|Brightness / Darkness and Contrast|
This adjustment is fairly self explanatory. However there are several different ways to accomplish these adjustments. The most simple is the Darkness to Brightness and Contrast slider type adjustments that you find in most imaging programs. See an example on the left.
Adjusting brightness and contrast can also be done with a "levels" tool or a "curves" tool. These two tools are found in most INTERMEDIATE level imaging programs.
The levels tool or curves tool approach
to tonal range adjustment allows much more precise control over
the tonal range of your image. Tonal range within all digital images is
represented graphically by assigning 0 to black and 255 to white. The
equivalent of middle gray is
represented at about 128. The tools discussed below are very powerful and
I've only outlined some of their very basic capabilities.
|With a levels tool you can adjust the dark tones, medium tones and light areas of the image separately. In the example on the left the dark graph area represents the distribution of tonal range of the pixels in your digital image. This type of graph is called a Histogram. Higher peaks represent a lot of pixels in that particular numerical tonal range. low peaks or no dark graph area within the graph window means few to no pixels are in that tonal range (0 - 255). The small triangle at the bottom left of the graph is the "black point" adjustment for dark tones. The gray triangle in the bottom center of the graph is the "midpoint" adjustment for midtone areas of your image and the white triangle at the bottom right of the graph is the "white point" or highlight adjustment slider. Moving these sliders "remaps" the existing pixel values in your image to the numerical value represented by the new position of the slider after the adjustment.|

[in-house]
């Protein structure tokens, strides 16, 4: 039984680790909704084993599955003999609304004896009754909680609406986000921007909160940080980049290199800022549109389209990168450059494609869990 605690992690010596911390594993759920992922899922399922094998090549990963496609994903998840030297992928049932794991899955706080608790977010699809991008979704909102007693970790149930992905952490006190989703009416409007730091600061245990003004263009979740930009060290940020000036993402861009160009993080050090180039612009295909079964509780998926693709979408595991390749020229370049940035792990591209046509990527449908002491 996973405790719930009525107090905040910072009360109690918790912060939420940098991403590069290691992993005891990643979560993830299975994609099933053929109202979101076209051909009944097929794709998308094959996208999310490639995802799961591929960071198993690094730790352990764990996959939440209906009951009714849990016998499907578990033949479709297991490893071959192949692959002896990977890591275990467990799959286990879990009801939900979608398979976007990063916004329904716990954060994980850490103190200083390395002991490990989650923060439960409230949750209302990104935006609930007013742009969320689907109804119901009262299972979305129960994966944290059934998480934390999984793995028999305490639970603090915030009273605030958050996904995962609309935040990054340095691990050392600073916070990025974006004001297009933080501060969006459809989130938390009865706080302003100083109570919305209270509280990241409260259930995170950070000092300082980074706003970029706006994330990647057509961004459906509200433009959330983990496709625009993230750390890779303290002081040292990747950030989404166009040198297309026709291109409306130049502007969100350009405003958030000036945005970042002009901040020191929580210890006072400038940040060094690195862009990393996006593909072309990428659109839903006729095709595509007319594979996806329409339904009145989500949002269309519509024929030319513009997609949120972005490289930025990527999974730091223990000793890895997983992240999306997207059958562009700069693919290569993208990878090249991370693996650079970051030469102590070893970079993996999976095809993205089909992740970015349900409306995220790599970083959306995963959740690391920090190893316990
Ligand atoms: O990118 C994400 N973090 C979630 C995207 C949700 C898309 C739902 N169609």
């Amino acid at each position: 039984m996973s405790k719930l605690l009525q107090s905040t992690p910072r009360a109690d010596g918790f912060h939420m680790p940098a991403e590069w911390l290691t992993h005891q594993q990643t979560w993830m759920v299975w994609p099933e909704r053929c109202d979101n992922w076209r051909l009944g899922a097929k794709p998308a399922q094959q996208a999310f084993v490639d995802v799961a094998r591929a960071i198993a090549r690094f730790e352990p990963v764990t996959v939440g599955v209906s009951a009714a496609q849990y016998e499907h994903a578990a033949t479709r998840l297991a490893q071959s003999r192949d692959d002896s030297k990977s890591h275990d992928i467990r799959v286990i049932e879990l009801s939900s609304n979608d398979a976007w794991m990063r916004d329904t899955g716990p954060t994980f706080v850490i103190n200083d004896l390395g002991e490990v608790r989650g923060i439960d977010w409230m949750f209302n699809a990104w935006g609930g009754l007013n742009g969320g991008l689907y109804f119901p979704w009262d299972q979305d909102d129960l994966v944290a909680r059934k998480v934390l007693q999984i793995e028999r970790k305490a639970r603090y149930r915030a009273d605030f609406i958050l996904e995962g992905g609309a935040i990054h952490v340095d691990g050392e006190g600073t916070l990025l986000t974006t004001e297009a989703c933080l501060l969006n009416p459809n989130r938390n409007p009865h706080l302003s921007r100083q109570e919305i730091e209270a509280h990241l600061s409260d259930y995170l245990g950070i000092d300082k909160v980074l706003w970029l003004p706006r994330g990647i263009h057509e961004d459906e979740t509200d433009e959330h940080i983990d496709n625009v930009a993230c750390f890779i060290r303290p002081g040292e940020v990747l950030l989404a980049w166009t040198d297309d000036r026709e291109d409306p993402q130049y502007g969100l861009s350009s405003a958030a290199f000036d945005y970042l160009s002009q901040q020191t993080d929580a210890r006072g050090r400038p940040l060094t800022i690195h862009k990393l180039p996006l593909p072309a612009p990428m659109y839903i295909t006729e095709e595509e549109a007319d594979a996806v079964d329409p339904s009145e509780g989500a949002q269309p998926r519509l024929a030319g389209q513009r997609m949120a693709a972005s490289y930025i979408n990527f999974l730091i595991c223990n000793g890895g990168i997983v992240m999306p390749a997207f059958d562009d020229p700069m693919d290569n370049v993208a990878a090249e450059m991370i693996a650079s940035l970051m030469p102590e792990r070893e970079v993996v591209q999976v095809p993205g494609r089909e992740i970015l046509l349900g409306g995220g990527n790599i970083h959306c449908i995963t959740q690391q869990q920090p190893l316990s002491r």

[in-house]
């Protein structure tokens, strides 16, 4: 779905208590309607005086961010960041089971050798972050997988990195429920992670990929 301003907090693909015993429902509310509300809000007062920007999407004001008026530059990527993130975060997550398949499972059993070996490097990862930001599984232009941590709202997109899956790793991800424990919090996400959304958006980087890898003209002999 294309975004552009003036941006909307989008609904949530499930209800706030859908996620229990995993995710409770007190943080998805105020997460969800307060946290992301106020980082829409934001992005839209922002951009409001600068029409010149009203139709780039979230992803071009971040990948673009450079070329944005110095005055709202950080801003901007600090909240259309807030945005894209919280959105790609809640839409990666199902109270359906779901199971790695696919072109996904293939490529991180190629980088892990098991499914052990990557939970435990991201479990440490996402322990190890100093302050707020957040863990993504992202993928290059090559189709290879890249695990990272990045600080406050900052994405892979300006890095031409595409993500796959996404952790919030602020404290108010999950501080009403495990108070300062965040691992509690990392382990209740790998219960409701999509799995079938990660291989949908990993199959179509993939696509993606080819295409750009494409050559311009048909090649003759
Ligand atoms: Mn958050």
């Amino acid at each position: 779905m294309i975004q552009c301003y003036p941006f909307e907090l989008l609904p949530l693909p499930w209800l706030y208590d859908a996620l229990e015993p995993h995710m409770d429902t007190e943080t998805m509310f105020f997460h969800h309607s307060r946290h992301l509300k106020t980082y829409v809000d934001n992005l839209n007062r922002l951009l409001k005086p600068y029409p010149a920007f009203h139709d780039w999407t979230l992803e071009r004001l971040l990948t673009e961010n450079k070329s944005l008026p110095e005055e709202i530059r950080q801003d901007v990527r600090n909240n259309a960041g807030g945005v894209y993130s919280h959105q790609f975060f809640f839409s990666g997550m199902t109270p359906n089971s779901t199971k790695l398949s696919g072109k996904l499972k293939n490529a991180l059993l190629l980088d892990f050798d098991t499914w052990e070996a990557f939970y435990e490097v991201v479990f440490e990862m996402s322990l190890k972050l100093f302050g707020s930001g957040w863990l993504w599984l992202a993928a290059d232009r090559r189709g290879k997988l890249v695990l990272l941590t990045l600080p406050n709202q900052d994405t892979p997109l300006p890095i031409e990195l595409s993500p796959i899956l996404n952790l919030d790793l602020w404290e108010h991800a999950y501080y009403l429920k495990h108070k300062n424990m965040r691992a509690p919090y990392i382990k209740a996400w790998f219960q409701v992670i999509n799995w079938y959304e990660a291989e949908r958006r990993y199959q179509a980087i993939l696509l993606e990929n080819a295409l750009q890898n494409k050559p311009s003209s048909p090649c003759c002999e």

This particular histogram represents a fairly
well balanced tonal range. Adjust white and black point first and mid point
last because adjusting the white and black slider automatically resets the
mid point slider to equalize your new tonal range. As an example of a levels
adjustment, if this image was from a very dark photo, the histogram graph
would be bunched up to the left with few if any pixels above 128. We could
move the white point slider over to the beginning of the actual graph and
expand the tonal range to contain a full range of tonal values from 0 - 255.
See a detailed article on
Interpreting RGB Histograms.
||With a curves tool you can adjust any part of the tonal range of your image separately. This is accomplished by setting points on the graph line and "bending" the line by dragging these points. The bottom left of the graph's line represents black or "0" and the top right represents white or "255". The middle of the line is the equivalent of middle gray at "128". Setting a point in the middle of the graph and dragging that point up will raise the midtones in your image while simultaneously and automatically adjusting the tones below and above to blend with your new midtone setting. In the example on the left I have set three points. I've anchored the midtone area and set one point below midtone and one point above midtone. I've raised the upper point to lighten high tone areas and lowered the bottom point to darken the areas below midtones. This is a standard method for increasing contrast in an image.|
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